Describe your implementation: 
Through interviews, photography, and policy research, we aim to add prescience to climate and environmental injustices happening around the world. In addition to focusing on storytelling as a platform, we have found success in telling local stories to local audiences. For our Hurricane Sandy Retrospective, we involved diverse voices from the NYC-Metro Area through an in-person event. Connecting personal narratives to local issues meant this project was more engaging and more effective than our prior projects. We aim to scale up our audience by launching a guest blog series this summer with experts and people working on climate and environmental pollution issues locally, grouped around the hashtags #ClimateChangeIsHere and #PollutionIsHere. This fall we are unveiling an Impact HumanRadio podcast series, where we will unpack these complex issues, translating them into relatable language and contexts for people. This is all aside from our planned forthcoming projects for 2018-19, which will include: Cape Town’s Water Crisis, Michigan’s PFAS Pollution and Water Security, Miami Revisited: King Tides Edition, and New Orleans: A City Grappling with Land Loss and Sea-Level Rise. We aim to work with local and community organizations focused on these issues to better engage with the areas affected and increase our audience. Please see our project pages here: Miami Sea Level Rise: Displacement in Dar es Salaam: Sandy: A Retrospective:
External connections:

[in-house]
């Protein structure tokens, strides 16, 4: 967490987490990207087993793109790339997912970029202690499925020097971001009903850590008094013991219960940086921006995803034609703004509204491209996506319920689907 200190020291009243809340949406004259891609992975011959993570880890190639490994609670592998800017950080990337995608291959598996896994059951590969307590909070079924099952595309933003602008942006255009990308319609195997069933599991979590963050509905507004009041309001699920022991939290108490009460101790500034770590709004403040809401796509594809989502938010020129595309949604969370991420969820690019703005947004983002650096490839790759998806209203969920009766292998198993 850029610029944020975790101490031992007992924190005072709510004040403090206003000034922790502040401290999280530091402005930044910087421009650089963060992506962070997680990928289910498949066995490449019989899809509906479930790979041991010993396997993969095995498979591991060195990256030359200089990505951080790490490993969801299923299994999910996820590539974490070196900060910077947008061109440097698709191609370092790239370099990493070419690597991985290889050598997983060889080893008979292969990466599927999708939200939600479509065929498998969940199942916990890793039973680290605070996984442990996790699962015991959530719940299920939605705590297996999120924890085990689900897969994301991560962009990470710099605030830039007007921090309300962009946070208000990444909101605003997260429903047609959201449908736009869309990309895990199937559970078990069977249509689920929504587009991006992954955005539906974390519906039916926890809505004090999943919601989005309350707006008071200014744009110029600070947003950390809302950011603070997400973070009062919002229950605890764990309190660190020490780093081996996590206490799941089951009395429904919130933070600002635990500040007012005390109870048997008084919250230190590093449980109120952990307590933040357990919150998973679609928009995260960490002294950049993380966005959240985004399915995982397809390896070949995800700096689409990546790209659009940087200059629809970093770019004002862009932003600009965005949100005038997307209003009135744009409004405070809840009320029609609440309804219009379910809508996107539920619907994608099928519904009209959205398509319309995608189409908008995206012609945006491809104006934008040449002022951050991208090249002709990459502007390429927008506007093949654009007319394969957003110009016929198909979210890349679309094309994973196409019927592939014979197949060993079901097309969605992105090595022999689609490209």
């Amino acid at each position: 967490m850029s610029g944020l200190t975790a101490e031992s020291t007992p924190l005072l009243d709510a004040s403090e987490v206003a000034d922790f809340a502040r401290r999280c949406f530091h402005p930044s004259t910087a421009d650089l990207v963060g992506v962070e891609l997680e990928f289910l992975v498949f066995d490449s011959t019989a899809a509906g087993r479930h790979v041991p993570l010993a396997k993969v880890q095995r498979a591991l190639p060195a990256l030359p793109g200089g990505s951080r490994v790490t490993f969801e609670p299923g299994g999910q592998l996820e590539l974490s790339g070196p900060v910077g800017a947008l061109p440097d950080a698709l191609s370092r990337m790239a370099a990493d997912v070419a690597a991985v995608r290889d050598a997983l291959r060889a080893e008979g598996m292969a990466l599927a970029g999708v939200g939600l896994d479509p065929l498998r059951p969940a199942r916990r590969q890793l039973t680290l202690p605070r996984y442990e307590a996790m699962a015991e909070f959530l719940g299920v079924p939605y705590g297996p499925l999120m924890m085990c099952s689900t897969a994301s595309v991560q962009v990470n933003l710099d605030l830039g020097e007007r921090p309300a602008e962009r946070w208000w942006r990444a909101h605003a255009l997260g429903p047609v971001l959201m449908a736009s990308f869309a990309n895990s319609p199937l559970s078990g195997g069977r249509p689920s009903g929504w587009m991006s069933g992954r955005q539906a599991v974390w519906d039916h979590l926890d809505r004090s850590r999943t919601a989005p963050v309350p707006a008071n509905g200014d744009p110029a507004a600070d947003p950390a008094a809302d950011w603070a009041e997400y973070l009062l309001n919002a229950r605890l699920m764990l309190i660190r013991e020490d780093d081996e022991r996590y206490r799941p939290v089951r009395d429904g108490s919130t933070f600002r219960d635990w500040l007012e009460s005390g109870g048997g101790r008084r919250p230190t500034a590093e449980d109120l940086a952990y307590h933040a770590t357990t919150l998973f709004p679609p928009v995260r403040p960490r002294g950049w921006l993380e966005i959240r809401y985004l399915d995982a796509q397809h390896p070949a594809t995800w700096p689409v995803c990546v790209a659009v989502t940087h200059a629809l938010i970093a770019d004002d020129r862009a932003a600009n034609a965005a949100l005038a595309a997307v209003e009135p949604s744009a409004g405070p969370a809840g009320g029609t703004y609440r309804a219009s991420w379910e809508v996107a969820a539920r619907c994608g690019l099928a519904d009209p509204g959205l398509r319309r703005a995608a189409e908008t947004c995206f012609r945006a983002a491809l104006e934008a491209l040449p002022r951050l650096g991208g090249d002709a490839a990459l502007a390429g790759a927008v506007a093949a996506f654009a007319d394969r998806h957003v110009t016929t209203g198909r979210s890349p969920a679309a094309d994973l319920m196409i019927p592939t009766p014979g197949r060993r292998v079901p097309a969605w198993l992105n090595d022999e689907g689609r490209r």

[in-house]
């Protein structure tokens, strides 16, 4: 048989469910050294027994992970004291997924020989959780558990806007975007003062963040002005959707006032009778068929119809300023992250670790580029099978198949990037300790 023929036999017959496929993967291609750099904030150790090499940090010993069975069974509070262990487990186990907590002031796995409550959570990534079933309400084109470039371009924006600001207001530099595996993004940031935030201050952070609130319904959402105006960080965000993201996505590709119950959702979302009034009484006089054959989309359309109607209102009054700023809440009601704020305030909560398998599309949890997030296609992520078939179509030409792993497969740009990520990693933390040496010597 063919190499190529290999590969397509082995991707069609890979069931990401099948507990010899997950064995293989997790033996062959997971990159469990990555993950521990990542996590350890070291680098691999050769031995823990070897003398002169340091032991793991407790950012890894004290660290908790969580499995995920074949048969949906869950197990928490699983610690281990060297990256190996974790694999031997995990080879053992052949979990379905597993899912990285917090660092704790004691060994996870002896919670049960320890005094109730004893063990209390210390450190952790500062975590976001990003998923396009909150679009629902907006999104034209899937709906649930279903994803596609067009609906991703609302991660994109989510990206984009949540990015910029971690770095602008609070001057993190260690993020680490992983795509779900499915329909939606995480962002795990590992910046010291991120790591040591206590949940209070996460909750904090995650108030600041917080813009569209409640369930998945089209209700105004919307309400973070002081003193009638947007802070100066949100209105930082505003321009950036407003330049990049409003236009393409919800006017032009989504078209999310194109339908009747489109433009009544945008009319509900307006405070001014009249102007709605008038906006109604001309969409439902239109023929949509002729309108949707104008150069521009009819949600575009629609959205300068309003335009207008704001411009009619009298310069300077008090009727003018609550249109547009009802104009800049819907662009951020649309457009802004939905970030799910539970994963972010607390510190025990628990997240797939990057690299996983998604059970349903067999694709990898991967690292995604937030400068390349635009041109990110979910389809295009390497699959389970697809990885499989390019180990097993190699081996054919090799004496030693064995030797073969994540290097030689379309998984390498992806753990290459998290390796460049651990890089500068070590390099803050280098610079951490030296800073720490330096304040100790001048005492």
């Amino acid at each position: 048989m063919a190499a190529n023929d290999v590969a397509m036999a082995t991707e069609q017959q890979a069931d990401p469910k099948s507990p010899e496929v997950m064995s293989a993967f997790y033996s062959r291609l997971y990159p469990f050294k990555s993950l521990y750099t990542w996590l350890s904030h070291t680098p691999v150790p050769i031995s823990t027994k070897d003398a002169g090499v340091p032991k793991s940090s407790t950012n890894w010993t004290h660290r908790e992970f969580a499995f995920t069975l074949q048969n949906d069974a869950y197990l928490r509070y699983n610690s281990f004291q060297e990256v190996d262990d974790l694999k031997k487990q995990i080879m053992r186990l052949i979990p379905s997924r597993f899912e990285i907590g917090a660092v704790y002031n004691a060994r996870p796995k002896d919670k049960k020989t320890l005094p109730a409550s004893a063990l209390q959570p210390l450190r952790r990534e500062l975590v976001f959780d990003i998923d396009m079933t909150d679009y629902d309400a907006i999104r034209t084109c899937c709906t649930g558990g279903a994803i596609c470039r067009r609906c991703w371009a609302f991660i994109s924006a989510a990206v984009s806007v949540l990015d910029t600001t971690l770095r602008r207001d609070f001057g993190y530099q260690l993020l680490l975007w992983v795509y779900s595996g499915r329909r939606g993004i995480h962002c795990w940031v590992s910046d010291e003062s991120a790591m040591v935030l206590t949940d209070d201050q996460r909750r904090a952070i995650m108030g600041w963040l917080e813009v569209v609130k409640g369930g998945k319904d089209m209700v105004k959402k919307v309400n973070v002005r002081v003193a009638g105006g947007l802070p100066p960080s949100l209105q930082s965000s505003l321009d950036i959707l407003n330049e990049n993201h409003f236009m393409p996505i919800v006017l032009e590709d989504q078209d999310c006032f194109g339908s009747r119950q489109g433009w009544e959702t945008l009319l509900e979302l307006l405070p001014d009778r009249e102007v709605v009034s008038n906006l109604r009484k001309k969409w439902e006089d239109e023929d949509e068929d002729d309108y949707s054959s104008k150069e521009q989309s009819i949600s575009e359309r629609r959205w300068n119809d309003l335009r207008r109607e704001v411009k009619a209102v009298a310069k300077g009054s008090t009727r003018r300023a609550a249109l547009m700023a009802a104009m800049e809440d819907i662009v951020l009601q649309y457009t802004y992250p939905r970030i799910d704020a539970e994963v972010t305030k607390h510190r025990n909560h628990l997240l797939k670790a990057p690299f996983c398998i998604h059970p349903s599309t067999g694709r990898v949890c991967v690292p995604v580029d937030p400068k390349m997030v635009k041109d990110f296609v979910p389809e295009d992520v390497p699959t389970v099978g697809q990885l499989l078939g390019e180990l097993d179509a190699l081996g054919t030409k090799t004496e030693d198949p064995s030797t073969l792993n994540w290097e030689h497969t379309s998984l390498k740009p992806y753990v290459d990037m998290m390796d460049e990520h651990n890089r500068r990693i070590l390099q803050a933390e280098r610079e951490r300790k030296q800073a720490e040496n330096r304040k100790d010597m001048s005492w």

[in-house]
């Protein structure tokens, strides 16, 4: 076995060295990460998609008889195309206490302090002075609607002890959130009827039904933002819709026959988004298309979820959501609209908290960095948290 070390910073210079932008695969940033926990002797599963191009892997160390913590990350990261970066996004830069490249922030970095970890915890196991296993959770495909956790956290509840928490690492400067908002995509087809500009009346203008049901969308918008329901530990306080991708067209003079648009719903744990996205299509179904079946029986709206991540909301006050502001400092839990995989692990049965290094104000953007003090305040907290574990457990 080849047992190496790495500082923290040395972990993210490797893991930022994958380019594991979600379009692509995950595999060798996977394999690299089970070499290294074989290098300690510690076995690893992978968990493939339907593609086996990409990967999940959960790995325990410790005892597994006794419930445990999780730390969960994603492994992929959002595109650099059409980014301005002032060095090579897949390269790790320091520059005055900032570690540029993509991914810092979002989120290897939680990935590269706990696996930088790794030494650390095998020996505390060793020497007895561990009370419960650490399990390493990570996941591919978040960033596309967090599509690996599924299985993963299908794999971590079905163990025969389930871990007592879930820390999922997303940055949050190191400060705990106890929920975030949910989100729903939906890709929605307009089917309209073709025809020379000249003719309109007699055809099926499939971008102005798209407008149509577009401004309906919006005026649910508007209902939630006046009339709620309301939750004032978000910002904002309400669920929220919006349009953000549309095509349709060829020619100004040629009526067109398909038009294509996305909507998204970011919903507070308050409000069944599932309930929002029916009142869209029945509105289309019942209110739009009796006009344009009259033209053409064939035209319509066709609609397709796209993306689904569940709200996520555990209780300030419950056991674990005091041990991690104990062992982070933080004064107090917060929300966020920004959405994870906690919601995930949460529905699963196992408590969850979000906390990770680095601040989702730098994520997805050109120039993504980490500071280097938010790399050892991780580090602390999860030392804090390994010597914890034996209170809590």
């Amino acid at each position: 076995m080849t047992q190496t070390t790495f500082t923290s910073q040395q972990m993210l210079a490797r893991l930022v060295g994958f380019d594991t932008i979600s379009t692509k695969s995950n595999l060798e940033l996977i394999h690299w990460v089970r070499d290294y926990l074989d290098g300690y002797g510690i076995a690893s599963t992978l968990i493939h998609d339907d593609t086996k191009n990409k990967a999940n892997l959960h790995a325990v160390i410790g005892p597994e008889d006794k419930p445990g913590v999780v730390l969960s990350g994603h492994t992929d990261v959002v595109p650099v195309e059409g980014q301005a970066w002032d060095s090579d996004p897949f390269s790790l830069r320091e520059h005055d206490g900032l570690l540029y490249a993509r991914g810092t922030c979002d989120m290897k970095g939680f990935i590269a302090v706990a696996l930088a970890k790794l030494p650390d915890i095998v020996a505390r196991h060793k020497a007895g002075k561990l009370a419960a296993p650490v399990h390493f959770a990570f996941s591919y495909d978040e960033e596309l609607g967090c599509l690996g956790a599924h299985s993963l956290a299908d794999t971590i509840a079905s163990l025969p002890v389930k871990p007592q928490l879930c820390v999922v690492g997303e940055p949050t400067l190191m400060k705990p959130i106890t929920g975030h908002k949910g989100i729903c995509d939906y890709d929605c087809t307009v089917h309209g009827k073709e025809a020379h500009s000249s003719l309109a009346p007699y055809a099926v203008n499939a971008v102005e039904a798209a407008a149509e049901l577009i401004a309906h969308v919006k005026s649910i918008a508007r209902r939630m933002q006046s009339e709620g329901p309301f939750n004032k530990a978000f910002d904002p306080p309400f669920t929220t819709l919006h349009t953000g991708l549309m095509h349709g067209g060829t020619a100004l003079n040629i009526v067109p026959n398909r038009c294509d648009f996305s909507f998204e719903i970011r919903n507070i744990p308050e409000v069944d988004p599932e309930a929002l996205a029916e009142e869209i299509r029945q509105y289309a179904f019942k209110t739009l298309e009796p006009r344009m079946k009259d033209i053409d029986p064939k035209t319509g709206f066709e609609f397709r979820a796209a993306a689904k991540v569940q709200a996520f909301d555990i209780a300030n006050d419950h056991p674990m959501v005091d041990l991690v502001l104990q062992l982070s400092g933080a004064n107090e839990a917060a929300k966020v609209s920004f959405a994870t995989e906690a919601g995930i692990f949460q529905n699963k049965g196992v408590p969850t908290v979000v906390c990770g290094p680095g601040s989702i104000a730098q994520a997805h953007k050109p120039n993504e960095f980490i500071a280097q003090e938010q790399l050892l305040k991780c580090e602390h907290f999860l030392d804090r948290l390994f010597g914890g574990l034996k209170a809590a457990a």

Currently, we have no outside stakeholders engaged with our novel work. In the coming months we hope to gain partnerships through grants and philanthropic funding to expand our work. We are currently reaching out to local organizations on the frontlines of these issues, hoping that now that we have proof of concept, they may want to work with us to do field research, interviews, photography, and engage local communities on these issues. As of now, no project partnerships have been implemented, but we are currently discussing potential projects on PFAS pollution with the Michigan League of Conservation Voters. We are also applying for a grant with the Everglades Foundation to do a project on agricultural run-off, water pollution, and algae blooms in Florida.
Who adopted the desired behaviors and to what degree?: 
We do not have any experimental evidence. Our work is outreach education focused, educating the public through storytelling, and encouraging behavior change through emotional appeals.
How did you impact natural resource use and greenhouse gas emissions?: 
We have not had an impact on emissions, as far as we know. We do not focus on a specific community, we aim for our project based work to have a wide appeal, encouraging vast social change.